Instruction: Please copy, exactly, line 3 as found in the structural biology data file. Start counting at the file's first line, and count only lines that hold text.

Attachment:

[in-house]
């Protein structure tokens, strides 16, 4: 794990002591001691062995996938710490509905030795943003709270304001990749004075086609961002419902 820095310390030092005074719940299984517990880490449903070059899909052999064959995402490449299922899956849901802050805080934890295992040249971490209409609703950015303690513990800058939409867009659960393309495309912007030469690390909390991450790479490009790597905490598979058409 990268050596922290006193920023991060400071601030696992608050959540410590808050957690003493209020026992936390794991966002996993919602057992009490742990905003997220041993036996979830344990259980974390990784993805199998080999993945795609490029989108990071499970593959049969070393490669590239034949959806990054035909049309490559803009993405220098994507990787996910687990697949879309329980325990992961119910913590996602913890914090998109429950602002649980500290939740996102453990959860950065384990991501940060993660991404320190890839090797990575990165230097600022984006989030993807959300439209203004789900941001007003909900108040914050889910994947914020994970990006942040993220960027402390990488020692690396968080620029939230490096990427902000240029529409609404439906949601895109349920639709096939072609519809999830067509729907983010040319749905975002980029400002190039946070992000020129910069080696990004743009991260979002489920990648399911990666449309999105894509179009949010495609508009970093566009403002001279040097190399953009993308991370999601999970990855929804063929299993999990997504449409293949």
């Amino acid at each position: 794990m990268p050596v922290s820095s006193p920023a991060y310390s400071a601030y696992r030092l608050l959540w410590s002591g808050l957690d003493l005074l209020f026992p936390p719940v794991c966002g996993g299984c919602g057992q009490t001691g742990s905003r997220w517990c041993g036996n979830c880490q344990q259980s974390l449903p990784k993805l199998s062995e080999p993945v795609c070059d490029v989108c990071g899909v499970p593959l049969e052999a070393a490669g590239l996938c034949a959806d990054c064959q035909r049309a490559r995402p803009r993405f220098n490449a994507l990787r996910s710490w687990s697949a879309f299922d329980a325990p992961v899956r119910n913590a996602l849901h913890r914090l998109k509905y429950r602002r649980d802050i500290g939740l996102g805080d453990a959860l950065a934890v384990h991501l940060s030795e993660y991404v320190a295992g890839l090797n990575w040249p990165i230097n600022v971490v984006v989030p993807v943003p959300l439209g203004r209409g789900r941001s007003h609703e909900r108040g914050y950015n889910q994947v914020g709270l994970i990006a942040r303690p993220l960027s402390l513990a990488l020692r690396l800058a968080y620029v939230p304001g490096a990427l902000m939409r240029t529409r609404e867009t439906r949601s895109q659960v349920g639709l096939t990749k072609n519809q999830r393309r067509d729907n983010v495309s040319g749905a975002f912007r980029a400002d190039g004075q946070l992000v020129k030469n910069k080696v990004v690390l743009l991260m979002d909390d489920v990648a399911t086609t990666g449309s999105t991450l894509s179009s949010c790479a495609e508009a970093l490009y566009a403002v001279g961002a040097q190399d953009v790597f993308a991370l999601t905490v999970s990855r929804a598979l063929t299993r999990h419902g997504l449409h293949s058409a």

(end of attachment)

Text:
């Amino acid at each position: 794990m990268p050596v922290s820095s006193p920023a991060y310390s400071a601030y696992r030092l608050l959540w410590s002591g808050l957690d003493l005074l209020f026992p936390p719940v794991c966002g996993g299984c919602g057992q009490t001691g742990s905003r997220w517990c041993g036996n979830c880490q344990q259980s974390l449903p990784k993805l199998s062995e080999p993945v795609c070059d490029v989108c990071g899909v499970p593959l049969e052999a070393a490669g590239l996938c034949a959806d990054c064959q035909r049309a490559r995402p803009r993405f220098n490449a994507l990787r996910s710490w687990s697949a879309f299922d329980a325990p992961v899956r119910n913590a996602l849901h913890r914090l998109k509905y429950r602002r649980d802050i500290g939740l996102g805080d453990a959860l950065a934890v384990h991501l940060s030795e993660y991404v320190a295992g890839l090797n990575w040249p990165i230097n600022v971490v984006v989030p993807v943003p959300l439209g203004r209409g789900r941001s007003h609703e909900r108040g914050y950015n889910q994947v914020g709270l994970i990006a942040r303690p993220l960027s402390l513990a990488l020692r690396l800058a968080y620029v939230p304001g490096a990427l902000m939409r240029t529409r609404e867009t439906r949601s895109q659960v349920g639709l096939t990749k072609n519809q999830r393309r067509d729907n983010v495309s040319g749905a975002f912007r980029a400002d190039g004075q946070l992000v020129k030469n910069k080696v990004v690390l743009l991260m979002d909390d489920v990648a399911t086609t990666g449309s999105t991450l894509s179009s949010c790479a495609e508009a970093l490009y566009a403002v001279g961002a040097q190399d953009v790597f993308a991370l999601t905490v999970s990855r929804a598979l063929t299993r999990h419902g997504l449409h293949s058409a």